Blockchain and recreational marijuana...

I was recently sitting across the table from an associate who is trying to raise money for a couple of ventures she's involved with and as part of the conversation she said (with a sigh), "If it doesn't have the word blockchain or marijuana in the title of the pitch deck no one cares. Blockchain and recreational marijuana is all anyone wants to talk about".


If you aren't aware, Canada is planning to legalize recreational marijuana July 1st of this year (although the Senate is already saying maybe August), and the speculation and preparation is at a fevered pitch — personally I think when it finally does become legal the shakeout from a business perspective will turn everything into one big hot mess. Blockchain though is something very different — although admittedly I was struggling to understand its potential other than the platform that allowed for the crazy speculation that surrounds bitcoin and its cryptocurrency cousins.

By nature I am not a "tech guy" and rarely an early adopter, but it became apparent after talking to other people (and the recent deal between the social media platform beBee and a blockchain company called Profede) I needed to have a deeper understanding of what blockchain is, and more importantly what blockchain can do.

I wanted to ensure that if I missed any opportunity it wasn't because I was too lazy to become more knowledgeable. 

I've done a fair bit of research so far and I'm just starting to glean the potential of blockchain, although I'm still blind to most of it — I definitely have come to understand why people say it's the next iteration of the Internet though. There will probably be a great many holes in my thinking about blockchain but I wanted to make an attempt at articulating what it is, and more importantly, what it can do. And I think it's best to start with the internet.

The thing about the internet as we know it today is everything can be copied... over, and over, and over again — and because of this the content of the internet has been "devalued" to a point it has no innate value, as well as virtually no level of trust associated with it. Is that beautiful photograph the original or the millionth copy?

Blockchain allows for both trust and value to be created on the internet.

Using very complicated math and a decentralized network of computers, a public ledger can be created that offers what I call "immutable uniqueness" — it allows for the creation of something that can not be copied and is verified (and policed) by a public, decentralized system of users. The need for a third party trust institution (such as a bank) to ensure a transaction is honest is no longer needed. This I understood right away, but frankly I didn't want to be caught up in the very big turf war that is brewing between the currently trust establishments and something so very disruptive.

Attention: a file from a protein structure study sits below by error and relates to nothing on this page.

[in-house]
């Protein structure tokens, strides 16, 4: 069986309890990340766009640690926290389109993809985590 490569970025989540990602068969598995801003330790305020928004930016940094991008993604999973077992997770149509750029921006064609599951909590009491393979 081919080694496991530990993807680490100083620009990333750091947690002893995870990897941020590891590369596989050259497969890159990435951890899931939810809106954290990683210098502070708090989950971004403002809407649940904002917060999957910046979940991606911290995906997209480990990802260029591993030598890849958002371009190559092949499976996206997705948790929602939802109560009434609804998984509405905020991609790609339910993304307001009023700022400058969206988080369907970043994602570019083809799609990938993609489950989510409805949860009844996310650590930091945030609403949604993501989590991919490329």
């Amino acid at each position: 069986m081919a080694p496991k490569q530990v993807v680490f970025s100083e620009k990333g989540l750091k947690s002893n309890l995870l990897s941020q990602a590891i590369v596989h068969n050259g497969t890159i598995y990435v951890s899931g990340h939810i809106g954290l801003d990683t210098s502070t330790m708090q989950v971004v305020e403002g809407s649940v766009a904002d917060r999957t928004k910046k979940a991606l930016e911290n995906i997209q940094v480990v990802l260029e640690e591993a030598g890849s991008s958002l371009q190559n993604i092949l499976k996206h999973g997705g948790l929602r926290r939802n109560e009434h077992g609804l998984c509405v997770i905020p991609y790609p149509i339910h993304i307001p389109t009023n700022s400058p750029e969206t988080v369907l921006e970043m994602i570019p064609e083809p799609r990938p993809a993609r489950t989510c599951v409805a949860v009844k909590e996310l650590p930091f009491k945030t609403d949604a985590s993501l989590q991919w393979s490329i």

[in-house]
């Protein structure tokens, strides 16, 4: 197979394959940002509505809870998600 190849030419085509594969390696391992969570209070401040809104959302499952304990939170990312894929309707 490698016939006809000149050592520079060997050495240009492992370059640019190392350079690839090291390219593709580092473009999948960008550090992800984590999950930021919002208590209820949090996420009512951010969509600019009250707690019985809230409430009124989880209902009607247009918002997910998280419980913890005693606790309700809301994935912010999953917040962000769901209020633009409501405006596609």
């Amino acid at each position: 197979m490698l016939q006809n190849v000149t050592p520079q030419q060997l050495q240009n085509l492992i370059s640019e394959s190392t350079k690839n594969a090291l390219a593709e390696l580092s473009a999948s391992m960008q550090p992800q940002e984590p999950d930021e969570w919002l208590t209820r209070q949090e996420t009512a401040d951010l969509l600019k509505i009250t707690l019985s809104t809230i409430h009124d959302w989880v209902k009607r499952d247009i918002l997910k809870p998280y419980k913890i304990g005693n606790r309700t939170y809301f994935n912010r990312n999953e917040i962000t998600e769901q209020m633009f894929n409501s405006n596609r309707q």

What I didn't appreciate was blockchain also allows you to create "ecosystems" (economic systems, not ecological systems).

The bi-product of a system that offers "immutable uniqueness" is that it creates something which can be given "immutable value". And I suppose you might as well call it currency because it is inherently used as a reward for any effort in the ecosystem — bitcoin miners are rewarded for all their computer power, brains, and involvement with bitcoin. Blockchain enables ecosystems to be created which allow you, through your "efforts and involvement in that ecosystem" to create currency from the system that unto itself has value — much like a country's economy is reflected in the value of it's currency.

And one last concept that ties this all together — fiat currency.

Fiat currency is defined as a currency established as money by government regulation or law or an ecosystem, and is derived from the Latin fiat ("let it become", "it will become") — simply put, it's a currency that is worth what it is worth because we have decided to believe it is so. How else would you explain bitcoin having a value of $12,804 as I type this?

My biggest problem now is that I'm not imaginative enough to grasp all the ecosystems that blockchain will create — something that is now on my immediate to-do list.


PS: I may be looking at this all wrong, so any help in this regard would be appreciated.